The Concept of Profession, Career and Calling

By  |  December 8, 2008 | 

Rob Bessler writes…

Welcome to our SHM blog. I would like to thank Leslie Flores and SHM for giving me the opportunity to stimulate discussion on issues relevant to all of us blogging to the practice management blog.  My role and work life for the past 9 years have been focused on building a sustainable high quality hospitalist practice model. We have done so by recruiting and retaining great people and continually learning how to make the practice better at each site. I will not be speaking from the standpoint of Sound Inpatient Physicians alone but from all that we have seen from both taking over other challenged practices and solving many of our hospitalist communities challenges.

The hottest issue on my mind as we enter into a new year deals with the concept of profession, career and calling.  We work alongside many residents that will soon be hospitalists and outpatient colleagues. We hire many experienced physicians and new grads alike.  We have all witnessed the changes in healthcare over the last decade, whether a 60 year old “happy hospitalist”- because of the quality of life/career prolongation hospital medicine has brought you and your ability to still practice in an intellectually stimulating environment (Sound has a thriving 71 year old hospitalist who also swims a mile each day, and spends his weeks off at a mountain lake!) – or a new grad who loves taking care of sick patients and can’t get enough of the 26 weeks off per year their practice allows.

I always enjoy interviewing candidates and try to be part of the process across our whole organization as much as possible. When I hear someone that loves medicine, I am sold. When they tell me about the thank you’s from patients, the great diagnosis or the intellectual stimulation, I am very encouraged about career opportunities for the person across the table from me.  We want as many physicians as possible to have deep in their core the feeling that medicine is a calling, not a job. We have a strong focus as an organization on balance and manageable encounters to practice high quality medicine. The specialty has a strong focus on the concept of time off vs the quality of the time on.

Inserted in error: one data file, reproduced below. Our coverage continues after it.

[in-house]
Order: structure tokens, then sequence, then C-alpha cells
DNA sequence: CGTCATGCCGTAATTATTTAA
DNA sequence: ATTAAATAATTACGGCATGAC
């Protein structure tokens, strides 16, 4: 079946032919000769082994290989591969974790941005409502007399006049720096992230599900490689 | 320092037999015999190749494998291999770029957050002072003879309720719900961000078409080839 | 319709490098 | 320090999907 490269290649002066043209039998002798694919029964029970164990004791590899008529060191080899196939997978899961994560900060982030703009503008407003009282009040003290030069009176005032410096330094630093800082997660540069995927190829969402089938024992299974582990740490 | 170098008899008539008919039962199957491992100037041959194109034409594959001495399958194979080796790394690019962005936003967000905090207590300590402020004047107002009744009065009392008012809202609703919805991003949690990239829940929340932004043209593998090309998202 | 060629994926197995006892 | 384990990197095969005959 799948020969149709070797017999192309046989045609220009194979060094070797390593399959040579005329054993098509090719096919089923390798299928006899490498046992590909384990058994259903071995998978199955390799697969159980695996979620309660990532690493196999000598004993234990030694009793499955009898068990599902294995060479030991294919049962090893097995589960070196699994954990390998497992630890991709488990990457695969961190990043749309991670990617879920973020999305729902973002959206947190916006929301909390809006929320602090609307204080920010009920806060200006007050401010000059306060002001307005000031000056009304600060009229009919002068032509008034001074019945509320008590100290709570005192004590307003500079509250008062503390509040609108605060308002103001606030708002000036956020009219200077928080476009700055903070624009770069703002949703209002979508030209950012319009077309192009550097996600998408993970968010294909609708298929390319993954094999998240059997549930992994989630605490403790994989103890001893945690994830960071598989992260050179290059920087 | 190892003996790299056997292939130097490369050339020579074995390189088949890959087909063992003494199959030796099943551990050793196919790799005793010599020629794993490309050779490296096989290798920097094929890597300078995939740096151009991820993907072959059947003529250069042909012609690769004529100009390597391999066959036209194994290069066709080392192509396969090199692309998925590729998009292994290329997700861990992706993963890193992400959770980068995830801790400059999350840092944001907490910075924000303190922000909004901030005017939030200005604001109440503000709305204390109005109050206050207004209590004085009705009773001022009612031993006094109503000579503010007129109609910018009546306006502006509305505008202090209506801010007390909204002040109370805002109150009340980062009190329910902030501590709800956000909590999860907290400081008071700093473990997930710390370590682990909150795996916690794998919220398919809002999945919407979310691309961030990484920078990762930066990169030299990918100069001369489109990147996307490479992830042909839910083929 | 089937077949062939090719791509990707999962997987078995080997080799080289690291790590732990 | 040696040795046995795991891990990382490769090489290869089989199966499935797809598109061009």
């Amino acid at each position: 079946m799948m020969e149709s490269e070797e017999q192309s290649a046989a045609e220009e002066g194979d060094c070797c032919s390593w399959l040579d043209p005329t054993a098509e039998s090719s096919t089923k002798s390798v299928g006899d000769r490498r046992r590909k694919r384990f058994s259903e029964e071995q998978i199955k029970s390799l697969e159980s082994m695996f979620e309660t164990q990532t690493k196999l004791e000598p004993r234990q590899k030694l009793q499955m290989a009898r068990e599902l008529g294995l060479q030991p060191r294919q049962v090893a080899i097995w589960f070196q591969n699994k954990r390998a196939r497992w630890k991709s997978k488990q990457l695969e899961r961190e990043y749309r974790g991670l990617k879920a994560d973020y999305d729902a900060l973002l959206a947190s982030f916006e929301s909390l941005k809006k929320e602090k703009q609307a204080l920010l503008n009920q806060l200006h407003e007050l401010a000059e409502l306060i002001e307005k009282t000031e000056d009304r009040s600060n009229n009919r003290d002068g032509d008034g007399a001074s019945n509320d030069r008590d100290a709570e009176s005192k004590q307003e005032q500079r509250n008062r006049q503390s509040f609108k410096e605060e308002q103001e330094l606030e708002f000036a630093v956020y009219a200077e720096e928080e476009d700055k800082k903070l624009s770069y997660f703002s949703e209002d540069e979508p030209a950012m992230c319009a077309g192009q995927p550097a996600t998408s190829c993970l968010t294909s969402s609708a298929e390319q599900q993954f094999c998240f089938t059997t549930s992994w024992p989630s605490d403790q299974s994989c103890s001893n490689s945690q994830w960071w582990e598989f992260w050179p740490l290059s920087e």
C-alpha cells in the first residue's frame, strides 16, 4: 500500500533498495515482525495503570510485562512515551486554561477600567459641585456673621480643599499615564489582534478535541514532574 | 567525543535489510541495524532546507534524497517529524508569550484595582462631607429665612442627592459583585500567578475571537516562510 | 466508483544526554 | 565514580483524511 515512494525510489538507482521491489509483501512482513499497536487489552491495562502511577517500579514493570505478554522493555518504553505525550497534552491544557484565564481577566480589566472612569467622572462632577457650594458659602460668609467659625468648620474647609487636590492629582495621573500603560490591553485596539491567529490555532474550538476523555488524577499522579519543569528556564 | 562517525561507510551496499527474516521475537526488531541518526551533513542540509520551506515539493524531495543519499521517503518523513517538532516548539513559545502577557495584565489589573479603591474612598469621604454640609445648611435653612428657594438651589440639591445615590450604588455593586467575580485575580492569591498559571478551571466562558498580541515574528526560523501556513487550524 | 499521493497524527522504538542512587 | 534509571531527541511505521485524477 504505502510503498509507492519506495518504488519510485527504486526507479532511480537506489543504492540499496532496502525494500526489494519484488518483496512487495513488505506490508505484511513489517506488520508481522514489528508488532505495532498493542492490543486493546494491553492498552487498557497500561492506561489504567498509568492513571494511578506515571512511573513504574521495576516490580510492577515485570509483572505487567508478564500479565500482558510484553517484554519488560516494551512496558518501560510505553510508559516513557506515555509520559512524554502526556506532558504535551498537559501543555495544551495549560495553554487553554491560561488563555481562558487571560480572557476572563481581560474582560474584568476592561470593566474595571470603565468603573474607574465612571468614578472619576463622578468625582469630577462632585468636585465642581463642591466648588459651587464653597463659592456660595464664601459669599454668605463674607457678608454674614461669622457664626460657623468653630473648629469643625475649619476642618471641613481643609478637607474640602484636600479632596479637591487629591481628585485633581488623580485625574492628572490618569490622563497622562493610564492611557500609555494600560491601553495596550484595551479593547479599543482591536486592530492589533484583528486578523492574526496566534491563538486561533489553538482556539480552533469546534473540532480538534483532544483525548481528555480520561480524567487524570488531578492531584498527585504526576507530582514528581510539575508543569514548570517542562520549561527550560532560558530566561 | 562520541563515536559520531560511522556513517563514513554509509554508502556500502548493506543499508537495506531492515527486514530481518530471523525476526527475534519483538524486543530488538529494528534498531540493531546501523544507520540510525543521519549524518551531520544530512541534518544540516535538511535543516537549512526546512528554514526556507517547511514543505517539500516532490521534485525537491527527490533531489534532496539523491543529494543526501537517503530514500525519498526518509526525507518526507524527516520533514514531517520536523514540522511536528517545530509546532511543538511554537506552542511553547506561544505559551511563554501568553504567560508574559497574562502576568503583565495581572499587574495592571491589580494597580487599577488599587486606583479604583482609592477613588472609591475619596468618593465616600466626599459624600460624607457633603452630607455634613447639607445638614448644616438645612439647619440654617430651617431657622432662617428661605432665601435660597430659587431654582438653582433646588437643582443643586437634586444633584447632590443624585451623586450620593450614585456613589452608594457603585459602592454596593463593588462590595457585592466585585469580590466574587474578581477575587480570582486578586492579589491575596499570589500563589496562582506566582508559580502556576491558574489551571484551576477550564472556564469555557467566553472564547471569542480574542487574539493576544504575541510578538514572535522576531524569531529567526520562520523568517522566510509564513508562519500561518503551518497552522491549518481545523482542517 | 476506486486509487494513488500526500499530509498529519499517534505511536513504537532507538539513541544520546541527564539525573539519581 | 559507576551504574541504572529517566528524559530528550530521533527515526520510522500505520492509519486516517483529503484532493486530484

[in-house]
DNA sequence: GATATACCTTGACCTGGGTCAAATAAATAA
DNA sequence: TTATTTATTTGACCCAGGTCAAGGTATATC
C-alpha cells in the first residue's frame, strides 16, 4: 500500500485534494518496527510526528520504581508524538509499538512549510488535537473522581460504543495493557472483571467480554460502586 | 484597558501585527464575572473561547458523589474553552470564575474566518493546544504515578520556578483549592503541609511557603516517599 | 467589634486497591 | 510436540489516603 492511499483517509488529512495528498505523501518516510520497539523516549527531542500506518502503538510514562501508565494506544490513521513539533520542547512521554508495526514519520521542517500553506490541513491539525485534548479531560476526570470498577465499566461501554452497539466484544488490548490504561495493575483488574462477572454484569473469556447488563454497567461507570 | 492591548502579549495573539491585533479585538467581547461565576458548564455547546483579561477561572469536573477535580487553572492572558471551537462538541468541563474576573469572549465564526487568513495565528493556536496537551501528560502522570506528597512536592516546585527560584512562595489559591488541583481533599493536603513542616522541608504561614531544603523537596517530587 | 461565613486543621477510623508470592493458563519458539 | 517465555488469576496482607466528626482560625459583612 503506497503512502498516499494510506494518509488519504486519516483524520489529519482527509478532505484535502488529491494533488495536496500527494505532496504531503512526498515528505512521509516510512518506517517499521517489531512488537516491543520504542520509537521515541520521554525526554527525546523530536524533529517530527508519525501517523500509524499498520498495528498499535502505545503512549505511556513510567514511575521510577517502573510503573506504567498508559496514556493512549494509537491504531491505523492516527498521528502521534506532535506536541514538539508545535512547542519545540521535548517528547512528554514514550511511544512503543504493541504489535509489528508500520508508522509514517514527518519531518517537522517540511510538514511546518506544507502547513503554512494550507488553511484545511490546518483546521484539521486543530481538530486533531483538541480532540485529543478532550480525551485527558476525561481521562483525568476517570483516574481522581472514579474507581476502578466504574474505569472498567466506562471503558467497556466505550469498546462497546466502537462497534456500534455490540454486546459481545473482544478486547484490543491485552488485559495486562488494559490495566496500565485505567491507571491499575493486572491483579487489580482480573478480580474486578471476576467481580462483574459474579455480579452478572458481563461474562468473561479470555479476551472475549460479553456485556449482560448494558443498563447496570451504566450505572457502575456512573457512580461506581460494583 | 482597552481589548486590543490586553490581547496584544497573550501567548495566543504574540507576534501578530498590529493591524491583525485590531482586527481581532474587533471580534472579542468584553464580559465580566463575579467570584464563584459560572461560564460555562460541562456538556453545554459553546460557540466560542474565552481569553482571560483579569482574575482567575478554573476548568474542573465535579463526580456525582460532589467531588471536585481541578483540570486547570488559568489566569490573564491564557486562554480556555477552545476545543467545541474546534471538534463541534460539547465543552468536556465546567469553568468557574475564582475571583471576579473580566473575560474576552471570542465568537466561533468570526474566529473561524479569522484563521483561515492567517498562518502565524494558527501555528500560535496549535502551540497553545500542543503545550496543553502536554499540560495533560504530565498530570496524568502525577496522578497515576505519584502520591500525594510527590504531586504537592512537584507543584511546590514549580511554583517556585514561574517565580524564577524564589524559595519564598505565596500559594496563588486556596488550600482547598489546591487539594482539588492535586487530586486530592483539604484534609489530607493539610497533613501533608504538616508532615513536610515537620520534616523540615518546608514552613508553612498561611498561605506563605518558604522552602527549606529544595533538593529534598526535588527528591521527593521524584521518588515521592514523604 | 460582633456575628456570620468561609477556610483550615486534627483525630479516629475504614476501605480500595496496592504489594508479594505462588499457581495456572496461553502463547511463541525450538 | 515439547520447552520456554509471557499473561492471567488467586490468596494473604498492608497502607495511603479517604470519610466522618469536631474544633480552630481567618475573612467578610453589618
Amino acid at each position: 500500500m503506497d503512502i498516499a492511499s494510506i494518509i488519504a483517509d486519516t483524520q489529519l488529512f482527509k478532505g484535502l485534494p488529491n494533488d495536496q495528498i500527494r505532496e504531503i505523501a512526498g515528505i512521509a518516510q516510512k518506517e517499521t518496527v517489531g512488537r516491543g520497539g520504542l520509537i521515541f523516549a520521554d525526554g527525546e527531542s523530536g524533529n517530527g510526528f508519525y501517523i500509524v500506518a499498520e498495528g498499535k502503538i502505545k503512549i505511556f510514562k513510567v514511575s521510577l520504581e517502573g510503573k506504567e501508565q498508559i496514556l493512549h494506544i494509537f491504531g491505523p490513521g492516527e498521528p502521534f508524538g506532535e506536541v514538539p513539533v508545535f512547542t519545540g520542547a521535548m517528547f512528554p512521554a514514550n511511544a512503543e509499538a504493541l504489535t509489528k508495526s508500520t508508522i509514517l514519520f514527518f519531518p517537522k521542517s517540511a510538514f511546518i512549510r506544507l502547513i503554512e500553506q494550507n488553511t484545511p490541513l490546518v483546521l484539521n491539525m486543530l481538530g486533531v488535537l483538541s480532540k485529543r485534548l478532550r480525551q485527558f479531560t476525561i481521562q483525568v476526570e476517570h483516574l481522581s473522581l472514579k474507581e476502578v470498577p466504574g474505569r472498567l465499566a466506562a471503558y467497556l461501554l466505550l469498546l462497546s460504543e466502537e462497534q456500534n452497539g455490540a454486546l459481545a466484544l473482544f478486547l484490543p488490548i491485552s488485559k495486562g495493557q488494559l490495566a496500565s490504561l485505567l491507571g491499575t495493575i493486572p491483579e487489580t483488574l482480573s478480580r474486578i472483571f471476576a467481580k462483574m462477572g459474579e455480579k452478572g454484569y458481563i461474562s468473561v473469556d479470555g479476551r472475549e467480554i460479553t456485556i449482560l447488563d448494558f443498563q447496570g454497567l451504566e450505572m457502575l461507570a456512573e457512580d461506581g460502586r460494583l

I am interested to provoke conversation around how people explore the concept of the time on and how they perceive the benefits of this time vs the time off.  How about you?


  1. Ivan Rozorf January 17, 2009 at 6:34 am - Reply

    It has long been looking for this information, Thank you for your work.

  2. Maria January 27, 2009 at 7:18 am - Reply

    Nice work! I’ll have to do a cross post on this one 😉

Leave A Comment

About the Author:


Related Posts

By  | July 19, 2018 |  0
So out in the varied land of hospital medicine, I have noticed something that I have no clear explanation for. It turns out there is often a gap in productivity between that of NP/PA providers and physicians. The range of the gap varies wildly – I just got off the phone with a HM group […]
By  | July 16, 2018 |  2
Before our spring break trip to New York City, a few of us in the house started to have the sniffles. As soon as my wife hears an extra sneeze, the giant pot is out, a chicken is boiling, and matzo balls are being rolled. Dinner for the next few nights will be complemented with […]
By  | July 11, 2018 |  3
In my previous post, I discussed the challenges associated with measuring hospitalists’ patient satisfaction scores. I noted that CMS never designed the HCAHPS survey to evaluate the performance of individual providers or groups; it is only valid for assessing hospital-level performance related to patients’ experience of care. I also reviewed some structural impediments that likely […]